September 16 , 2001
Gaeta, Italy

September 3 , 2001
Stromboli: The Lighthouse Of The Mediterranean

August 26 , 2001
Cefalu: Another Medieval Jewel

August 23 , 2001
Sicily: Land of Lovely Desserts

August 15 , 2001
En Route to North Africa

August 10 , 2001
Ormeggiatori

August 8, 2001
Supermarkets and Amphora

August 6 , 2001
Sailing South in Sardinia

August 2 , 2001
La Vie en Corsica

July 30, 2001
Jonathan Joins Us

July 27, 2001
One Sea, Seven Colors

July 24, 2001
Say What?

July 23, 2001
"Va Bene"

July 21, 2001
Venturing Into Italy

July 20, 2001
And The Mistral Blew

July 18, 2001
The Spell Of Menorca

July 12, 2001
Culture And Concerts

July 7, 2001
Cha Chas

July 6, 2001
Red Dust

July 4, 2001
Rare Birds

July 3, 2001
Clear Empty Water

June 27 , 2001
Quick Friends

June 22 , 2001
Reconnecting

June 13, 2001
Eastern Hemisphere

June 6, 2001
A Weekend in Cartegena

May 30 , 2001
A Time Or A Place

May 29 , 2001
Several Lovely Sails

May 21 , 2001
Free At Last

May 25, 2001
On The Hard

May 18, 2001
A Boat Again

May 14, 2001
Time Warp to Morocco

May 03, 2001
Still On Stilts in Malaga

Stromboli: The Lighthouse Of The Mediterranean -

 September 3, 2001 

The Lipari Islands, off the north coast of Sicily, are also called the Aeolian Islands, named for Aeolus, the Greek god of wind, who gave Oddyseus a well tied bag containing all the contrary winds. Unfortunately, his crew opened the bag and released these winds. So it is they we blame for the weird weather in the Mediterranean Sea! The islands are volcanic in origin and Stromboli, in the northeast, is called the lighthouse of the Mediterranean as it has continuously erupted several times an hour for thousands of years, guiding sailors from Odysseus to people like us.

On Wednesday, August 31st, we climbed 3,036 foot Stromboli. We climbed in the dark to avoid the heat of the day and to be able to see the fireworks of the eruptions, which only show up after the sun sets. We started at 8 P.M. on a gentle zigzag path cut through cane fields. We arrived at the summit at 11:30 P.M., after a grueling climb which included scrambling hand over hand up large lava rocks and wading through soft, steep dunes of lava sand. Totally exhausted, we spread our sleeping bags out on the volcanic sand and rock of the trail, ten minutes walk from the summit. Several times every hour throughout the nite we were awakened by the thunderous roar as the volcano erupted. Invariably, we would sit up enough to look down at the vent on the peak below us where a huge spume of firey gas and rock were being flung into the air and then we would watch as the burning rocks rolle down the mountain towards the sea. At dawn, we awoke and walked the short distance to the summit to watch the sun rise and blot out the fireworks for another day. The descent was shorter down a steep trail of deep volcanic sand where we just dug in our heels and slipped and slid down, much like walking in drifted snow.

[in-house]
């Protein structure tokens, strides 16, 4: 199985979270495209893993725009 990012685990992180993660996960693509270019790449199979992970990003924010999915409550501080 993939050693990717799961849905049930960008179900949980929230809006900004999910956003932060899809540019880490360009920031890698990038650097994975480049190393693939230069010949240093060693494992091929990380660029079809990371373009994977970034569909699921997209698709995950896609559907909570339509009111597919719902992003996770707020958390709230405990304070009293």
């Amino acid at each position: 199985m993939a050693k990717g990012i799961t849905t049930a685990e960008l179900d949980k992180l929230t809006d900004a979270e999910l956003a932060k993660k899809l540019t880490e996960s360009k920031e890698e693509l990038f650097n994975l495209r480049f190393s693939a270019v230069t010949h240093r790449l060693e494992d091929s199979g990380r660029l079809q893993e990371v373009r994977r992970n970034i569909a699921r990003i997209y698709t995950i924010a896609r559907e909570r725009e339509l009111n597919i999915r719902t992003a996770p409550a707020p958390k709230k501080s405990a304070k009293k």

In retrospect the climb was absolutely spectacular and worth the sore muscles that still plague us. It was a fine farewell adventure for this season and for our departure from our German friend, Klaus, with whom we had been sailing in company since Menorca and who was our guide up the mountain. He is on his way to Greece, while we are now working our way up the mainland coast, having sailed from the Lipari Islands to the town of Vibo Valentia, just north of the Straits of Messina yesterday.

Our sailing season is almost over as we slowly head for mainland Italy, where we hope to leave the boat at the end of September, to return in the spring to explore more of Italy before the heat and crowds of the high tourist season.